Lively, amusing, irreverent and often scattershot—in other words, perfect bathroom reading material.



Freelance writer Raftery chronicles his obsession with karaoke.

Though he frequently sang to himself as a child, the author didn’t get his first taste of proper karaoke until 1988, when his family moved to Honolulu. One night, his father belted a drunken version of Frank Sinatra’s “New York, New York” in one of the city’s many karaoke bars. Raftery may not have witnessed it firsthand, but his mother’s recounting left an indelible image in his mind. It wasn’t until years later that his obsession was born. “As was the case with so many other ludicrous pursuits I picked up in my twenties—malt liquor, ska, polyester suits—I was finally talked into karaoke by my friend Mike,” he writes. Raftery got his start at Village Karaoke in the Bowery neighborhood of New York City, where he and his friends eventually became regulars. In 2000, he and Mike created a short-lived public-access show, Karaoke! Adventure!, which featured drunken puppets singing such classics as H-Town’s “Knockin’ Da Boots.” The author’s obsession, delineated in colorful, mostly engaging prose, would eventually lead him to countless karaoke bars in NYC and Japan, where he sought the origins of the phenomenon and endeavored to visit as may karaoke bars as possible. Interspersed with his personal story is a loose-limbed, entertaining history: the invention of the first karaoke machine, the Juke-8, created in 1971 by Daisake Inoue; the story of Sal Ferraro, who, he claims, founded the first karaoke bar in the United States in 1982; the germination of the “Original Punk Rock/Heavy Metal Karaoke Band” at Arlene’s Grocery in NYC; and the 1985 founding of Sound Choice, “one of the largest karaoke-track providers in the world.” This last chapter is the most intriguing, as Raftery provides insight into the talented studio musicians who spend hours charting and recording pop hits note for note, exactly as heard on the original albums. The book ends with the author’s trip to the 2007 Karaoke World Championship in Bangkok.

Lively, amusing, irreverent and often scattershot—in other words, perfect bathroom reading material.

Pub Date: Jan. 1, 2009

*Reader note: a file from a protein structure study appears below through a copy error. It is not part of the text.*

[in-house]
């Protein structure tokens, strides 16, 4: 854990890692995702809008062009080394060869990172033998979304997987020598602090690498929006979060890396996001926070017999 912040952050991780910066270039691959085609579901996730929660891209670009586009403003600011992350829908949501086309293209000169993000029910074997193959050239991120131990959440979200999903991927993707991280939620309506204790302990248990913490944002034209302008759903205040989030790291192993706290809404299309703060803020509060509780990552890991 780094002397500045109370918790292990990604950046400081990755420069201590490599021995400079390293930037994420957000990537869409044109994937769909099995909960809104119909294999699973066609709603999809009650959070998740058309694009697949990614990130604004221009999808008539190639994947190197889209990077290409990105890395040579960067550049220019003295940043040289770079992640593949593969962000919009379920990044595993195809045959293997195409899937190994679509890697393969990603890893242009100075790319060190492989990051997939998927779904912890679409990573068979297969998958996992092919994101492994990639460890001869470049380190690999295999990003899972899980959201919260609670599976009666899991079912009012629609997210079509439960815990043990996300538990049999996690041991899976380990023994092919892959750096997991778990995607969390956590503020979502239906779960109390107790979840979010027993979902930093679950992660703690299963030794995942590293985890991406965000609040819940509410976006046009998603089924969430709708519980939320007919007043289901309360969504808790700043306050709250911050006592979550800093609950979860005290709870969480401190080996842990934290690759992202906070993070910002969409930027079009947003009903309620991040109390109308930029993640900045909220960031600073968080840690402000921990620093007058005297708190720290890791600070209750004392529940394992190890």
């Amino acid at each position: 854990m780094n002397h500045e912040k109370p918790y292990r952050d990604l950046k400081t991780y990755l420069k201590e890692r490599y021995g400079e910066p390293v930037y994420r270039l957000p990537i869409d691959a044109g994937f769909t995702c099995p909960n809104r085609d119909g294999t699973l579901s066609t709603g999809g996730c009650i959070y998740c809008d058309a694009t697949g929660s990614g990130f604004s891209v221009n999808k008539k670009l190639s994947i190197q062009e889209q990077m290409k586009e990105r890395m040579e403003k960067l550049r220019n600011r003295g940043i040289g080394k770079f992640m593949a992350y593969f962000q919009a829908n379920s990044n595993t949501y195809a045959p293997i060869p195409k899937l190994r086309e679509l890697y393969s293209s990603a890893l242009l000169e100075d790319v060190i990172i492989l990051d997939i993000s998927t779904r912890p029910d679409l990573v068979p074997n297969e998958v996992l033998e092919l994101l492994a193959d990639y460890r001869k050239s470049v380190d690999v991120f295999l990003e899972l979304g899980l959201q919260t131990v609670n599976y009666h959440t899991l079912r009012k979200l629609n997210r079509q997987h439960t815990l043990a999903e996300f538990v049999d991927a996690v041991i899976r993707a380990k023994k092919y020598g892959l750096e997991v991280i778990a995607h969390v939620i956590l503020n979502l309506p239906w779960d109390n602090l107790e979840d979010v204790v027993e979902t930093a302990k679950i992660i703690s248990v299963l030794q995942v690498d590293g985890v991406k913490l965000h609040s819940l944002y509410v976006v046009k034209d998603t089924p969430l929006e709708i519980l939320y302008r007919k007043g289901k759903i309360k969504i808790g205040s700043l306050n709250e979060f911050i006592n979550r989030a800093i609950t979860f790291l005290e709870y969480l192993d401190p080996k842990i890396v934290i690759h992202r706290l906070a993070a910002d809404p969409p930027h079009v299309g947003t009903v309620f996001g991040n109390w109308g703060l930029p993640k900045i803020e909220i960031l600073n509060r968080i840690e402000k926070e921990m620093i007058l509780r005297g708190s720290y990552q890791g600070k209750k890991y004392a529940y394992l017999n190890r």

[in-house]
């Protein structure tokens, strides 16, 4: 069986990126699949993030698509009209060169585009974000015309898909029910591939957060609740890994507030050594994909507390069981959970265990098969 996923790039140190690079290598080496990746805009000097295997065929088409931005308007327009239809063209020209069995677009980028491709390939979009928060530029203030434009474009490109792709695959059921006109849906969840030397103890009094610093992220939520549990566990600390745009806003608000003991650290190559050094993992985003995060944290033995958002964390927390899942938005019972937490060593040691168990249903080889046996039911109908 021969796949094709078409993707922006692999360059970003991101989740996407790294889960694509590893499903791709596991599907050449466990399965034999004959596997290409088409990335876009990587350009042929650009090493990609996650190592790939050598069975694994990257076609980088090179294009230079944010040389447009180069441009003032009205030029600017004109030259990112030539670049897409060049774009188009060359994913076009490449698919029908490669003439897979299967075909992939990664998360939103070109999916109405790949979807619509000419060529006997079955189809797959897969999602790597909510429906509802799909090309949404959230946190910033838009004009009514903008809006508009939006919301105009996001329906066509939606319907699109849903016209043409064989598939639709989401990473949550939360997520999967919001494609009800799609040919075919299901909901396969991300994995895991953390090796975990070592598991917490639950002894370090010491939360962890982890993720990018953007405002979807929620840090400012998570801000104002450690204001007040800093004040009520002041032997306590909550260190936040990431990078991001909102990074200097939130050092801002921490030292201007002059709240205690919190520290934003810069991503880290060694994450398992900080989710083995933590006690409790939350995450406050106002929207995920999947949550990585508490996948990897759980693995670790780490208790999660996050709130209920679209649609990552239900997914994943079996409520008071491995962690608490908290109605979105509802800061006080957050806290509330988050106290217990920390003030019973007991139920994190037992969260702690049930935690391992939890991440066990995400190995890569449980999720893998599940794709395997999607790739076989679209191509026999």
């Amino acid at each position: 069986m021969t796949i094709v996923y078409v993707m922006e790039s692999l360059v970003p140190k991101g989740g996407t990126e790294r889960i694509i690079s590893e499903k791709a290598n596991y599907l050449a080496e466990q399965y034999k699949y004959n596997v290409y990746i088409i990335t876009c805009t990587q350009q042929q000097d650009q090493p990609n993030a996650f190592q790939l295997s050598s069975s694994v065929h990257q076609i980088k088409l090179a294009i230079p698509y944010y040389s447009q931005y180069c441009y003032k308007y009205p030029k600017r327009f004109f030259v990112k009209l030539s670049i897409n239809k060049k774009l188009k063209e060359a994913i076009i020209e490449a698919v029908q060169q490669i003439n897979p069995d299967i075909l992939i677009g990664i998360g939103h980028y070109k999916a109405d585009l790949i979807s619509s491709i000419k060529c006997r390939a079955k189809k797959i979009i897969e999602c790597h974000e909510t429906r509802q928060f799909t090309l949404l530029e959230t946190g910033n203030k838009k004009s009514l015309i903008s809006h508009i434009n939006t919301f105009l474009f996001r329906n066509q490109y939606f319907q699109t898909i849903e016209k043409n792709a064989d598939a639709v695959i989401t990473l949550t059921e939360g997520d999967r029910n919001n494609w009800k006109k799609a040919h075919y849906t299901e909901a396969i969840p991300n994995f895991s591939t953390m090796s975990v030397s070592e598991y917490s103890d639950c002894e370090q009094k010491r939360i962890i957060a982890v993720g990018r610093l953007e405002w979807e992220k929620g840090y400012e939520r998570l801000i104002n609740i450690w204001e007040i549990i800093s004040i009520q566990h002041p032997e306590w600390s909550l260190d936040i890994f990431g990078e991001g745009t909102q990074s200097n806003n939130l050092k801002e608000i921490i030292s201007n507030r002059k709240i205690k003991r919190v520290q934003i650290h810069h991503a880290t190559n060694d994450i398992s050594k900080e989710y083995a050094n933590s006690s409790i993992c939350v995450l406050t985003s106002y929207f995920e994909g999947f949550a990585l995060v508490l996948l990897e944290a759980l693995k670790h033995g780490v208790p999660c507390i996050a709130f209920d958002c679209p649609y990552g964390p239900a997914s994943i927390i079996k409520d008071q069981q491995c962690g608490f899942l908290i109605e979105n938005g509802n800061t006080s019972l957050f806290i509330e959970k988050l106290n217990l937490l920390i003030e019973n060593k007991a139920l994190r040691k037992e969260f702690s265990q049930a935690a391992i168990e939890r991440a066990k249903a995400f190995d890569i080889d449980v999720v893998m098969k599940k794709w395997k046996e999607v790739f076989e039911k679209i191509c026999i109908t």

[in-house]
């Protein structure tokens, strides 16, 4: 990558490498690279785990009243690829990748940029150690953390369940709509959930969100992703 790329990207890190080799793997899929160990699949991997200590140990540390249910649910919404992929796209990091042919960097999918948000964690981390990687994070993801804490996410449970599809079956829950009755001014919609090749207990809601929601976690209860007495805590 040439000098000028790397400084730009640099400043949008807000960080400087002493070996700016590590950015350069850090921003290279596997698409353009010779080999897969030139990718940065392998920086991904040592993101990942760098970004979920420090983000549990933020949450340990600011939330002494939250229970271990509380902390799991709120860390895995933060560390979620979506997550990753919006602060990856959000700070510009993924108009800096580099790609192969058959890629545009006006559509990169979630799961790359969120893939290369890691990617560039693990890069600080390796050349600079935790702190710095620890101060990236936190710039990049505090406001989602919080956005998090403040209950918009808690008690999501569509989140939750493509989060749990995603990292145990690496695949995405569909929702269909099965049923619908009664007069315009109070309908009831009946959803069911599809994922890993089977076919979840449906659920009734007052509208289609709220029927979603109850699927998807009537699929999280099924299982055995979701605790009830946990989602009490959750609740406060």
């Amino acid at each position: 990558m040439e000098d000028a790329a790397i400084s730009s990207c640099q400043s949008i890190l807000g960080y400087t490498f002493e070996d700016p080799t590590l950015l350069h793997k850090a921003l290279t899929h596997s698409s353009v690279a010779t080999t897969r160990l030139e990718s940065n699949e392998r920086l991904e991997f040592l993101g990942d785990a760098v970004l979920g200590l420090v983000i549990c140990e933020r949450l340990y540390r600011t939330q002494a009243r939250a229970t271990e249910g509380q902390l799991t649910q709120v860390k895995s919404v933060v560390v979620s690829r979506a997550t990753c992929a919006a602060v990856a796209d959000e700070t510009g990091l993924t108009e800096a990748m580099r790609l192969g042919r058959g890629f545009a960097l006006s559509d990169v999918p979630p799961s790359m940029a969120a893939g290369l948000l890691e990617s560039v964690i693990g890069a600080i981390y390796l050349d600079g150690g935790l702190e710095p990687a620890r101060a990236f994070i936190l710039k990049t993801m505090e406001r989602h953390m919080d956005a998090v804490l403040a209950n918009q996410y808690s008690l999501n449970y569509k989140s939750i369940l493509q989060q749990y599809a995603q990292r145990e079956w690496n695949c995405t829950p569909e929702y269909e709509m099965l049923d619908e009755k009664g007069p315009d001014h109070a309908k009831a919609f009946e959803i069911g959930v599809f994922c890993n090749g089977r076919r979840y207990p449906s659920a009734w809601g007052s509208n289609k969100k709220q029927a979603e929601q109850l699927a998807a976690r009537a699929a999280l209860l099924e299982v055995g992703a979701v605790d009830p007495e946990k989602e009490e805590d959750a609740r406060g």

ISBN: 978-0-306-81583-6

Page Count: 288

Publisher: Da Capo

Review Posted Online: May 20, 2010

Kirkus Reviews Issue: Oct. 15, 2008

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From the national correspondent for PBS's MacNeil-Lehrer Newshour: a moving memoir of her youth in the Deep South and her role in desegregating the Univ. of Georgia. The eldest daughter of an army chaplain, Hunter-Gault was born in what she calls the ``first of many places that I would call `my place' ''—the small village of Due West, tucked away in a remote little corner of South Carolina. While her father served in Korea, Hunter-Gault and her mother moved first to Covington, Georgia, and then to Atlanta. In ``L.A.'' (lovely Atlanta), surrounded by her loving family and a close-knit black community, the author enjoyed a happy childhood participating in activities at church and at school, where her intellectual and leadership abilities soon were noticed by both faculty and peers. In high school, Hunter-Gault found herself studying the ``comic-strip character Brenda Starr as I might have studied a journalism textbook, had there been one.'' Determined to be a journalist, she applied to several colleges—all outside of Georgia, for ``to discourage the possibility that a black student would even think of applying to one of those white schools, the state provided money for black students'' to study out of state. Accepted at Michigan's Wayne State, the author was encouraged by local civil-rights leaders to apply, along with another classmate, to the Univ. of Georgia as well. Her application became a test of changing racial attitudes, as well as of the growing strength of the civil-rights movement in the South, and Gault became a national figure as she braved an onslaught of hostilities and harassment to become the first black woman to attend the university. A remarkably generous, fair-minded account of overcoming some of the biggest, and most intractable, obstacles ever deployed by southern racists. (Photographs—not seen.)